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Headshot of Kainat Aslam in a UNC graduation robe standing in front of the Old Well

With help from the Carolina Covenant’s Rural Medicine Pathway Program, Kainat Aslam is now a first-year medical student fulfilling her dreams to become a doctor.

Even before setting foot on campus as a first year student at Carolina, Kainat Aslam ’21 knew her goal was to gain admission to medical school. A Carolina Covenant Scholar from High Point, North Carolina, Aslam had seen members of her family struggle with health care costs and access, and she wanted to be able to provide care for underserved communities.

Aslam was attracted to UNC-Chapel Hill because of its strong science programs, as well as having an on-campus medical school and hospital that offered learning opportunities for undergraduates interested in medicine. Qualifying for aid from the Carolina Covenant sealed her decision to come to Carolina.

“The Covenant was amazing for me and for my parents because it meant there were no more obstacles to attending Carolina, which was my top choice,” Aslam said.What Aslam did not initially realize was that the Carolina Covenant had also established a program to help students who, like her, were interested in pursuing medical careers in underserved communities. The Rural Medicine Pathway Program is a collaboration between the Carolina Covenant and the UNC School of Medicine that supports Covenant Scholars as they pursue health careers in rural areas.

“I found out about [the Rural Medicine Pathway Program] early in my first year, and it was an immediate fit with my goals,” Aslam said. “It was exciting to see that there was already that opportunity to get some extra help and resources to prepare for medical school.”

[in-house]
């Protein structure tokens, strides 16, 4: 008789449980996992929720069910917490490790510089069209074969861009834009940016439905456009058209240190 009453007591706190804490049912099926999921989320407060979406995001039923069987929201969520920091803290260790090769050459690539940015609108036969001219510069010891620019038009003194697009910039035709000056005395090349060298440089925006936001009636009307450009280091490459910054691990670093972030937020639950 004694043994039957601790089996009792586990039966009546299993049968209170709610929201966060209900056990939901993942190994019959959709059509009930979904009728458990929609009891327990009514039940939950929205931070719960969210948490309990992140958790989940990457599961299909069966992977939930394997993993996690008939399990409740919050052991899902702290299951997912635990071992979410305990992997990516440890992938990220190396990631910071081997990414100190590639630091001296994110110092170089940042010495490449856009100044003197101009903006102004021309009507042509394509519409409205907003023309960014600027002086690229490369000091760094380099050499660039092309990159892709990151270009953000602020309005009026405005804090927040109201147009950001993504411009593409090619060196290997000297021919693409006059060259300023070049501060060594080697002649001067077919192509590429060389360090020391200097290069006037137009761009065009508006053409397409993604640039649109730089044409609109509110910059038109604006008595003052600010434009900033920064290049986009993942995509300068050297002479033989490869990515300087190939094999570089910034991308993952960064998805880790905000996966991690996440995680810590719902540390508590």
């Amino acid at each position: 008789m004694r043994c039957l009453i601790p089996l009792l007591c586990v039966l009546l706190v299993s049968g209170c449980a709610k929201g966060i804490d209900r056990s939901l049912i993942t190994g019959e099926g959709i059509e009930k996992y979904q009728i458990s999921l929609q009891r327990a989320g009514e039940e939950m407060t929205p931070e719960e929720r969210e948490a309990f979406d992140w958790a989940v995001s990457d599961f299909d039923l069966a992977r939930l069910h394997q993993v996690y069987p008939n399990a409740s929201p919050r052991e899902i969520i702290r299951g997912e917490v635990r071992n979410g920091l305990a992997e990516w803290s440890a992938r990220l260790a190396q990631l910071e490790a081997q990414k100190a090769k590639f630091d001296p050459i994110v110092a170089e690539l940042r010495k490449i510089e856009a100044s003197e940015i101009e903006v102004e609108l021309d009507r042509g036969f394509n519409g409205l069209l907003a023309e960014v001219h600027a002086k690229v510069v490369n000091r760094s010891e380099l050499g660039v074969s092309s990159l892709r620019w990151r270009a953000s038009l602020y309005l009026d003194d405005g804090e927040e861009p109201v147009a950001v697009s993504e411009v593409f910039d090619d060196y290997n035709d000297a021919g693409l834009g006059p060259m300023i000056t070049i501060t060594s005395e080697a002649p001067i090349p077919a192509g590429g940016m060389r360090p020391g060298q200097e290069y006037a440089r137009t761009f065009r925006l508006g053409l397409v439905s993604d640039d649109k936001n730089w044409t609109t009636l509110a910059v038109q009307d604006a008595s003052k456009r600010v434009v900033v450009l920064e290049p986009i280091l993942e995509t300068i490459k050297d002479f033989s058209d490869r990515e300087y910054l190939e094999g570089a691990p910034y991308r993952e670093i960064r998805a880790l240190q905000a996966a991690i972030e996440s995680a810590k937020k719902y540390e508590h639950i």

Aslam, who majored in biochemistry and economics with a minor in public policy, found support and opportunities to further explore her interest in medicine through the program. Faculty advisors Jean and Peter DeSaix, both biology professors, helped Aslam discover opportunities like the Student Health Action Coalition (SHAC), a student-led organization that offers free health services to uninsured and underinsured patients in Carrboro, Chapel Hill and Durham.

“I had so much support from mentors like Jean and Peter DeSaix,” Aslam said. “We would have meetings at their house and they would give me great advice about different opportunities that were available or how to connect and network with people in the medical profession.”

Aslam has now started her first year at the UNC School of Medicine. She said she finds medical school challenging, but the adjustment has been easier because the Rural Medicine Pathway Program helped her prepare.

Though she is just beginning her journey as a medical student, she is interested in general surgery as her specialty and is also considering pursuing a master’s degree in public health to study challenges of health-care access and insurance.

While in medical school, she would like to continue her work with the SHAC, and perhaps take on a leadership role that would have her mentoring future Carolina Covenant Scholars who are part of the Rural Medicine Pathway Program.

“I’m proud of where I am and of the work that has gotten me to this point,” Aslam said. “So I’m still at the first step but also want to remember to give back and to help other people on that journey as well.”

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